The Sleep Guide

Holly Siddall M.OST


How Many Hours?

It is important to get 7-9 hours of uninterrupted sleep every night.

A lack of sleep can worsen anxiety, depression and concentration. It has been found to increase the risk of diabetes, high blood pressure and obesity. 

Getting in to a routine will promote a healthy sleep cycle that will reduce the risk of insomnia. Go to sleep at the same time every night if you can, to regulate your body clock located in the hypothalamus. It's quite possible to have symptoms of 'jet lag' without leaving the country!

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Before Bed

If you are having difficulty switching off and getting to sleep here are some easy tips to try before bed:

  • Have a warm bath or shower to relax your muscles that might have been under tension from work posture or exercise.
  • Put on clean sheets and spray some lavender to create a relaxing atmosphere.
  • Have a chamomile tea to aid digestion. It has a calming effect that can help you fall asleep.
  • Avoid working in your bedroom so that your brain associates that room with sleep, not work.
  • Note down final thoughts for the day on a piece of paper so that your mind can switch off.
  • Set your alarm (always important)!
  • Go for a walk after dinner, practice yoga or do some gentle stretching to help tire you out and reduce tension in the body that might prevent deep sleeping.
  • Read a book if you need time to wind down, but avoid looking at your phone or watching television as it over-stimulates the brain.
  • Listen to music or a guided meditation (without headphones to avoid risk of falling asleep with them around your neck).
  • Focus on how your body is feeling rather than listening to your thoughts. Progressive muscle relaxation is an easy mindfulness practice that involves relaxing every muscle in your body starting at the feet and working up to the head and face. 
  • Breathing exercises also help to calm the nervous system down and encourage parasympathetic outflow, responsible for 'rest and digest' body functions.

Sleep Posture

The position you sleep in is just as important as the posture you adopt during the day. Try to keep your body, in particular your spine, as neutral as possible. 

A mattress that is too hard or too soft will cause your spine to dip down or arch up. Ask someone to take a picture of your spine when you are lying on your side, and make sure that your spine is straight. It is better to buy a cheaper mattress that allows your spine to rest in neutral and replace it as needed, rather than an extremely expensive 'orthopaedic' one that might not suit your spine as it changes shape over the years.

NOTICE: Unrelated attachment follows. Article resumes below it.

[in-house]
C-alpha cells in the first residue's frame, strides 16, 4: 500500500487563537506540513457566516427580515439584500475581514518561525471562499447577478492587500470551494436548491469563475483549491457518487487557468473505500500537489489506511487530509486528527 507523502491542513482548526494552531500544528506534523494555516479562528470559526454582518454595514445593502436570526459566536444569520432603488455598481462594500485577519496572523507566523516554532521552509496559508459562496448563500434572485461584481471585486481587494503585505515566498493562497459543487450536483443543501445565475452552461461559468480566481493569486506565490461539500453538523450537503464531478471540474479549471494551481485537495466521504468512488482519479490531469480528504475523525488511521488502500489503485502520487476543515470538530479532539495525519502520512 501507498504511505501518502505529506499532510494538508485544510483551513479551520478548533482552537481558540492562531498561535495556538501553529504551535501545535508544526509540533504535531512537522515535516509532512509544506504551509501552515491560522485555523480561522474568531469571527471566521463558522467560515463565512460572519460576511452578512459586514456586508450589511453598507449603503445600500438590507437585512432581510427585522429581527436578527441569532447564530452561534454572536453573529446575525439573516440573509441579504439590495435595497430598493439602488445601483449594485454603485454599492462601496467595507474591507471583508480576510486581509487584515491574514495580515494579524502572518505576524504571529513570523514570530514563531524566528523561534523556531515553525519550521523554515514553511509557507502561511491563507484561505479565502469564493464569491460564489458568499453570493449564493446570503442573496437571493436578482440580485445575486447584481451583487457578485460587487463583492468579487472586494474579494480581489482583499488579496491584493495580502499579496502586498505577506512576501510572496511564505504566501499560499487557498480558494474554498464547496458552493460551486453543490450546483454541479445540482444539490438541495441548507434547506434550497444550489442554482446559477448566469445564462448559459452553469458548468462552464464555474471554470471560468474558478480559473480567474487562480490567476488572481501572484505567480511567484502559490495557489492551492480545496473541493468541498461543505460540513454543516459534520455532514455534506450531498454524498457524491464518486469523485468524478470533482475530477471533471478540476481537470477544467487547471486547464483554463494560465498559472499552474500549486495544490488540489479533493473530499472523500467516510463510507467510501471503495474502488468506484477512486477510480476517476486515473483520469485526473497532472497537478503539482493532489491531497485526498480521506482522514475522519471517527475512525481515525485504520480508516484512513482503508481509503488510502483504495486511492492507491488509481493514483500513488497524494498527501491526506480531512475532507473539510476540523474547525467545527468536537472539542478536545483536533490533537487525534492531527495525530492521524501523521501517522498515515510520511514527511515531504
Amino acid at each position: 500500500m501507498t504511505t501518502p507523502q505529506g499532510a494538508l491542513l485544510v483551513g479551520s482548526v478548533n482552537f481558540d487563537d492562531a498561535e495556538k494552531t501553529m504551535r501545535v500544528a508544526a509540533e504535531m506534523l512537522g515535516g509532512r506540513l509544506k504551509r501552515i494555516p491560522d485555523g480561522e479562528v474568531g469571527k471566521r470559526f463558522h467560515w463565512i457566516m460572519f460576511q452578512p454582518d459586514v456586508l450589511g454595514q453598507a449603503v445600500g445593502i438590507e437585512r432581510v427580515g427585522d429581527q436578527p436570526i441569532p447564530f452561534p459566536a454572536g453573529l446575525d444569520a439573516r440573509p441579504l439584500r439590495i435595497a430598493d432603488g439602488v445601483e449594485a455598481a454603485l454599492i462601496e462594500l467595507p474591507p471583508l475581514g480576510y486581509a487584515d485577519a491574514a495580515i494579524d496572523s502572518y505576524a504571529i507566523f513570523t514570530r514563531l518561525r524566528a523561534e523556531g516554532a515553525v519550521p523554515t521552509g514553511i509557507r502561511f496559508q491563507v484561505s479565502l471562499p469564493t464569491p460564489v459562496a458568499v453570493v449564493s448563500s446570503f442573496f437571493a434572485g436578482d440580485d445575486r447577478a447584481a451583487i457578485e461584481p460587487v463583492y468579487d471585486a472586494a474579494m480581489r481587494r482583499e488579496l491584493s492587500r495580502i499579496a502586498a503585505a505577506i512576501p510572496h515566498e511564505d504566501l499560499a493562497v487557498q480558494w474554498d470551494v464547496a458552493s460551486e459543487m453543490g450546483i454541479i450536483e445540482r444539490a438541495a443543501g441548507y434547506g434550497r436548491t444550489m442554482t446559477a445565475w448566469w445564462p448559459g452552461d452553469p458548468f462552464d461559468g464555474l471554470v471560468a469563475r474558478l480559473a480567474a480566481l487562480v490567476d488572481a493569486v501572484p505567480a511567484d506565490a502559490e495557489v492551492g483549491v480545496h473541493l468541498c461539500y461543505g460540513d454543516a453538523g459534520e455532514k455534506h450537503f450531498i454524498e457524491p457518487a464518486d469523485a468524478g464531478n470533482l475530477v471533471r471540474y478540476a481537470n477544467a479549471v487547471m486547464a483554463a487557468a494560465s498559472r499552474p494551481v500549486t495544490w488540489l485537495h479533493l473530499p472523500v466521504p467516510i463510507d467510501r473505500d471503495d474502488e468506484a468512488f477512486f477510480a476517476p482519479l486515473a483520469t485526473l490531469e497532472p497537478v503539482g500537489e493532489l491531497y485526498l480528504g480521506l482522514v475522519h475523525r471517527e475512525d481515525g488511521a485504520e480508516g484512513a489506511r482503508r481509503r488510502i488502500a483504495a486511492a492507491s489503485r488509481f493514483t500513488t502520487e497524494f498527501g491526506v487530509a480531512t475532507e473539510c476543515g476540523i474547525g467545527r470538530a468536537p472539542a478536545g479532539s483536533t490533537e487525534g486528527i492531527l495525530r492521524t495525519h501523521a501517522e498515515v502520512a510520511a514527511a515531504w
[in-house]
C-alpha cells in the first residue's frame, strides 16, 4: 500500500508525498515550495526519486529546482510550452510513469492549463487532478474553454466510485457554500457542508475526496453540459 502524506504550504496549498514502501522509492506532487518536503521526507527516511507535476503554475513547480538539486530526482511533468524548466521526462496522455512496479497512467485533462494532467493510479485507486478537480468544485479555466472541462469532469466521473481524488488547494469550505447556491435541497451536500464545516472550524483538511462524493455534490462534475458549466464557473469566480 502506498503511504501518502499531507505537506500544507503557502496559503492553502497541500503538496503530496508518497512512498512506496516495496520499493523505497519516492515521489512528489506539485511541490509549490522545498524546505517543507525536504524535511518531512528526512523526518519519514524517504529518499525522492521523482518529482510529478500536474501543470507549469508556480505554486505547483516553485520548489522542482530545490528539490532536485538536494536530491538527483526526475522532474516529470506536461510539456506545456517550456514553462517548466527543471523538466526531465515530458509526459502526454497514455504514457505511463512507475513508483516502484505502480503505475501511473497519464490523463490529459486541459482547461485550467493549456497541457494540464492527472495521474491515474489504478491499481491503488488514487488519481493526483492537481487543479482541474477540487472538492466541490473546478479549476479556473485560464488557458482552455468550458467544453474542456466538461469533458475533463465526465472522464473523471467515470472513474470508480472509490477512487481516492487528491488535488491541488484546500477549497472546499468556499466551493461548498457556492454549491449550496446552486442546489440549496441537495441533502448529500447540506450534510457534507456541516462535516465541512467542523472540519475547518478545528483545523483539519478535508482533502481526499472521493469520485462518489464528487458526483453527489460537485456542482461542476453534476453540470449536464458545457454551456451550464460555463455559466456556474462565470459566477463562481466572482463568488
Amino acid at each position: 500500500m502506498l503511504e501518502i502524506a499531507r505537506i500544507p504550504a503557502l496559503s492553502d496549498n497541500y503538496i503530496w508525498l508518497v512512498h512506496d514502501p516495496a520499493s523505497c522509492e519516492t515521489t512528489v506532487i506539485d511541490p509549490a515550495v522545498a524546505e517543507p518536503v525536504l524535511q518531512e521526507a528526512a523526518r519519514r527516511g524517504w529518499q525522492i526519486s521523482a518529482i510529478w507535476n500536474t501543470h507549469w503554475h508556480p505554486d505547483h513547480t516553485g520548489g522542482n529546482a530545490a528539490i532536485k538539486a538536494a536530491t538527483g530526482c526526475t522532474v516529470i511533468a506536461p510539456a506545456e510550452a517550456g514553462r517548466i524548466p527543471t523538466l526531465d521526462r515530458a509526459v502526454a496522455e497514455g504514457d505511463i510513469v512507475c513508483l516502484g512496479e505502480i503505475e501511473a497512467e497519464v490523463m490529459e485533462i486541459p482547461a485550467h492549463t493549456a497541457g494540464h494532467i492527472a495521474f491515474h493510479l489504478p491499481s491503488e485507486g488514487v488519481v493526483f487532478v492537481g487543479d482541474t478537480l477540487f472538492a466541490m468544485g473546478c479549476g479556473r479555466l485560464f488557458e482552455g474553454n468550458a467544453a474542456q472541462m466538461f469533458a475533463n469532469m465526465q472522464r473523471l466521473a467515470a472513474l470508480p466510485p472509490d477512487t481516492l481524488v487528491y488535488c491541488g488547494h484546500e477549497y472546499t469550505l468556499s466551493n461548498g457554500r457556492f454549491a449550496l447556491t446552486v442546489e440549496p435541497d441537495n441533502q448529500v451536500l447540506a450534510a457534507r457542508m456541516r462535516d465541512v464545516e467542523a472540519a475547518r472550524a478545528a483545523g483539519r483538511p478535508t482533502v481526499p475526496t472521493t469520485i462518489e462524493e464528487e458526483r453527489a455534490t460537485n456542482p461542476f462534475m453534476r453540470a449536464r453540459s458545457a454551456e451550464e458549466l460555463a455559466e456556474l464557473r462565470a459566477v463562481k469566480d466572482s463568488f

Pillows are important too; they come in all shapes and sizes so its impossible to say if one, two, three or four are required! Again it's about making sure your spine is neutral and your neck is not curving up or dropping down. The pillow(s) should be exactly the distance between the edge of your shoulder and your ear when your head is straight. Look at a picture of yourself and see if your head is in line with your spine, or too far up or down.

Pillow placement is a simple way of significantly improving your sleep.

Sleeping on your back (supine)  

Make sure your spine isn't dipping in to a mattress that is too soft. Place a pillow under your knees to support the arch in the lumbar spine (low back). Use a small pillow to support your head, not a huge mountain of pillows that will push your neck up and flex your spine.

Sleeping on your front (prone)

Place a pillow under your tummy to support the low back and prevent it from dipping down towards the bed. A soft mattress that causes a great deal of arching will strain the lumbar spine and predispose injury. Turn your head to alternate sides each evening to prevent favouring one side.

Sleeping on your side

If you have pain on one side of your body avoid lying on it. Sometimes patients find it more comfortable to lie on their non-dominant side as it is less sensitive. Arrange the pillows under your head as discussed to maintain a neutral spine. You might also like to place a pillow between your knees to align the pelvis, and prevent the thigh dropping down on to the lower knee. 

Morning Routine

Start the day with some gentle stretching and a detoxing glass of lemon water. Inflammation is generally worse in the morning because we are relatively still during the night. Gently moving around and stretching will improve circulation and flush away inflammatory products.

Avoid looking at your emails for 20 minutes as our levels of cortisol ('the stress hormone') are highest at this time. Set your alarm so that you have enough time in the morning and don't have to rush around. 

Eat breakfast like a king! A balanced breakfast will kickstart your metabolism and wake up every cell in your body. Your body has effectively been fasting throughout the night, so try to eat as early as possible.